At the rally, one of the pro-Trump organizers drove a car through the crowd. Rita Turner, 40, was charged by the Orange County district attorney’s office with several felonies, including attempted murder, assault with a deadly weapon, mayhem and use of pepper spray by a felon.


Sobczak said in a video he uploaded to the Florio Facebook account that he witnessed Turner’s actions and was interviewed by law enforcement.

In the same video, which has since been removed from the account, Sobczak boasted about being involved in a violent encounter with at least one protester.

“Yorba Linda, Yorba Linda, Yorba Linda — it was amazing,” he says. “Finally good to see some patriots who were just as pissed off as I was.”

In the video, Sobczak describes in detail punching a young man and twisting his foot until he felt it pop and heard something tear.

“This kid with a black bandana on his head and a green bandana on his face went to throw a punch,” he says in the video.

“I hooked him, took him and brought him down to the ground, and while he was there popped him in the face three times. I do believe I broke two knuckles in the process of doing it.”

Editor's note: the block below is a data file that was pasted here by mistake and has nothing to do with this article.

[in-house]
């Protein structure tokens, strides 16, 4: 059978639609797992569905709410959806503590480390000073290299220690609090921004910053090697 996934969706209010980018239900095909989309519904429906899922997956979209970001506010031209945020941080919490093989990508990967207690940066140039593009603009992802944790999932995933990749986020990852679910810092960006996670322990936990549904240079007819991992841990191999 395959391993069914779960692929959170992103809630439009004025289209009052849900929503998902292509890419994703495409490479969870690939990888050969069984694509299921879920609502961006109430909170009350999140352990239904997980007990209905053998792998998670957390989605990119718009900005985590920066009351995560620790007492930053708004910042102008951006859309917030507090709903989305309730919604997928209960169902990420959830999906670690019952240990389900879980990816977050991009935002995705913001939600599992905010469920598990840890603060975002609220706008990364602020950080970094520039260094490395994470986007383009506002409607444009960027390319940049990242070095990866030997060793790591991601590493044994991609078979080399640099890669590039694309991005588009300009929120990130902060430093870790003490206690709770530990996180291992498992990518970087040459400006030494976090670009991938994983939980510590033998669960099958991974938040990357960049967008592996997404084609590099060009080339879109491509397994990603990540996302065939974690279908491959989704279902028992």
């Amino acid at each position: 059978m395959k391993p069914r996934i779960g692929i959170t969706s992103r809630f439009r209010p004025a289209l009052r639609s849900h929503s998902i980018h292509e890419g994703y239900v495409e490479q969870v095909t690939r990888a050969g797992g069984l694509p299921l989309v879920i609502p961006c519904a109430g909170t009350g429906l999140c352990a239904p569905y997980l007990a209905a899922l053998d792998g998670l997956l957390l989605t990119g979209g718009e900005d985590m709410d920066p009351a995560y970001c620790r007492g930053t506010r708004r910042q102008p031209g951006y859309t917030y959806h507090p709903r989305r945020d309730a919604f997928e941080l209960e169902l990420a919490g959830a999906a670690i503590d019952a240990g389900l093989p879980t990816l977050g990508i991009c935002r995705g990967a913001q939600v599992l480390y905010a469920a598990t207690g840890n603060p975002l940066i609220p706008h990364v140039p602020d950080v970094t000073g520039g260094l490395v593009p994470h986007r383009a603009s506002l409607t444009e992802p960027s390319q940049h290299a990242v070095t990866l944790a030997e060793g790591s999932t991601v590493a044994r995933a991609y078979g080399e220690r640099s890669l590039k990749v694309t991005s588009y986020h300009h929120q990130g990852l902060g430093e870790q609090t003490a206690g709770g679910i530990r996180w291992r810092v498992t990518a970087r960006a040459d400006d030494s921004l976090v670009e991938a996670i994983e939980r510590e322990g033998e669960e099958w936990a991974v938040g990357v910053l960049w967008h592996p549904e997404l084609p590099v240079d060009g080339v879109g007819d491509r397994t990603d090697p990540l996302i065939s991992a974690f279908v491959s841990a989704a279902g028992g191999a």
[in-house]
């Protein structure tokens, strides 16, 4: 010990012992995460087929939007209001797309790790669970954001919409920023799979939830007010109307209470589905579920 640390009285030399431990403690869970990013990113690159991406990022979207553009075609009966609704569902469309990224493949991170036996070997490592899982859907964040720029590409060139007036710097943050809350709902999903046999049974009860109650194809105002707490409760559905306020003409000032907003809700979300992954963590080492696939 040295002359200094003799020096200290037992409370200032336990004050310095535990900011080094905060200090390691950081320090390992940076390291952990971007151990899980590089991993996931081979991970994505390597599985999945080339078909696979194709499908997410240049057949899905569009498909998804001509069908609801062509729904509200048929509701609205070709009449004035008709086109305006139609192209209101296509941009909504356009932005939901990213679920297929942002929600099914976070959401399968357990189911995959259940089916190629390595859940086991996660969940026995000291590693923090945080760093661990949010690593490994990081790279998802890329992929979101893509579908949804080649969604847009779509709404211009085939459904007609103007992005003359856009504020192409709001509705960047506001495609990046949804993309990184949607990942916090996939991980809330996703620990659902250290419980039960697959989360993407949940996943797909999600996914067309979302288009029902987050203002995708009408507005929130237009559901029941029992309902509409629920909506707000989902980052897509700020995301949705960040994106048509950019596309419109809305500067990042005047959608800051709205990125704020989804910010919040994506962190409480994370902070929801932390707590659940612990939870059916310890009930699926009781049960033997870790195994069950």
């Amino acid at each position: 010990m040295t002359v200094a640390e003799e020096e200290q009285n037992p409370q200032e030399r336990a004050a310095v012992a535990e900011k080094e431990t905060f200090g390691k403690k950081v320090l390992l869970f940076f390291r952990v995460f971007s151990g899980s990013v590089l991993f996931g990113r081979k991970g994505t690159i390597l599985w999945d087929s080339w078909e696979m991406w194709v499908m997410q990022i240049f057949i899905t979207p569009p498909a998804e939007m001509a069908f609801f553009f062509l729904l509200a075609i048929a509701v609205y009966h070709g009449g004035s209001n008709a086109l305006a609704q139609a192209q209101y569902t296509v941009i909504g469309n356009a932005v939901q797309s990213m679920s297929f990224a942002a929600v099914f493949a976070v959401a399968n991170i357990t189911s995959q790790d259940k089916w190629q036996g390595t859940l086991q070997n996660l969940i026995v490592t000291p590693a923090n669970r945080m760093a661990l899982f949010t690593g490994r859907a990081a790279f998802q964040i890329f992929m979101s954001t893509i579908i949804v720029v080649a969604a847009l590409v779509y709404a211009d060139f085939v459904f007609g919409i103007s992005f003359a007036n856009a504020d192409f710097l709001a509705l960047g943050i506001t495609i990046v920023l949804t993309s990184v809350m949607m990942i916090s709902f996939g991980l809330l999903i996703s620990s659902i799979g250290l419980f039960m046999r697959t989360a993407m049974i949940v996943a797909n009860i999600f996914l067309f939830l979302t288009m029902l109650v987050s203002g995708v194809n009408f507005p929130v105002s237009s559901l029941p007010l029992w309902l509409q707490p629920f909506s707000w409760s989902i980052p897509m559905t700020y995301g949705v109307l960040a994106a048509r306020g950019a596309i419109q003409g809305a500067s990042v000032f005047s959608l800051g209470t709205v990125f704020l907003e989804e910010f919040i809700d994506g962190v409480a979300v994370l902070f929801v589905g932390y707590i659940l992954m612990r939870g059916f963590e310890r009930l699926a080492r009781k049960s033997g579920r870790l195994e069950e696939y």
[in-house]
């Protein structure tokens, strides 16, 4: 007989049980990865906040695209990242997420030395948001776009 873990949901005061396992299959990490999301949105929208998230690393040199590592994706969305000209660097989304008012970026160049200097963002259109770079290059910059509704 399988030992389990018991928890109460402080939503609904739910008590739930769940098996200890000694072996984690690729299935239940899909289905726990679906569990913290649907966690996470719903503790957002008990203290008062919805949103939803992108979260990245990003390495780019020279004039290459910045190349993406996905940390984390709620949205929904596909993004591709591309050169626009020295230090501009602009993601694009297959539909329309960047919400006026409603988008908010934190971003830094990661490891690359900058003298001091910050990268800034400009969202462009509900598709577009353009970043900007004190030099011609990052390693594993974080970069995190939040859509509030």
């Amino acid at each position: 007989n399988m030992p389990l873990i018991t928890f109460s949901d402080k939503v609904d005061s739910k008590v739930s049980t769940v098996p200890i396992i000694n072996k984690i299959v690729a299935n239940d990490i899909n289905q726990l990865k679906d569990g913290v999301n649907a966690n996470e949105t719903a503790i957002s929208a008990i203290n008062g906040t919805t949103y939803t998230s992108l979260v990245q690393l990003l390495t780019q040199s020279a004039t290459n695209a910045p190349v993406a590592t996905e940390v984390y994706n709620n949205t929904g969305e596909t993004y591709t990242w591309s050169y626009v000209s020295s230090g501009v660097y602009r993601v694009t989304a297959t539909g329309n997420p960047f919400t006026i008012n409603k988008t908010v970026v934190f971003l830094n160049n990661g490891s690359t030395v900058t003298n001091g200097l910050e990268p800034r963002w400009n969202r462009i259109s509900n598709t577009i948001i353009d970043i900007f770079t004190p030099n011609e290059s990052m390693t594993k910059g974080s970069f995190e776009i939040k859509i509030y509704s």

Sobczak lifts his hand to the camera to show bruising and blood on his knuckles.

“Then he went to kick me,” Sobczak added. “And when he kicked me I grabbed his foot and while still watching his kneecap, looking up at the stars, I was able to turn his foot completely around. I felt things pop. I heard things tear. He screamed like a little girl.”

Sobczak then holds up a black skull cap, which he says belonged to the protester.

“That’s my trophy,” he says. “I kept it.”

He also compliments Orange County sheriff’s deputies for letting the two sides “go at it.”

The Sheriff’s Department declined to comment on Sobczak’s account of the events.

The day after the protest, a post on the Facebook account said Sobczak’s knuckles were not, in fact, broken.

“I can move my fingers today, so I figure it’s just a bruise,” the post said. “That means the knuckle gloves I was wearing did their job.”

According to a Facebook post, the Proud Boys have provided Sobczak something he has lacked since leaving the Marines in 2017.

“The [Proud Boys] filled a void in my life that was created when I retired from the military,” said one Facebook post that was later deleted.

Many other posts on the two social media accounts include right-wing conspiracies about the 2020 presidential election, the COVID-19 vaccine, mask wearing and some notable events.


In one video, a group of people sing “The Star Spangled Banner” before eating Thanksgiving dinner at Sobczak’s home. At the end of the song, Sobczak, standing in his kitchen, reaches into his waistband and pulls out a handgun.

He smiles, holds the gun up, looks into the camera and says, “Game on.”

Dyer writes for the San Diego Union-Tribune.


3:05 p.m. Jan. 7, 2021: The story has been updated to reflect that the American Legion Riders is a veteran-affiliated group, not a motorcycle club.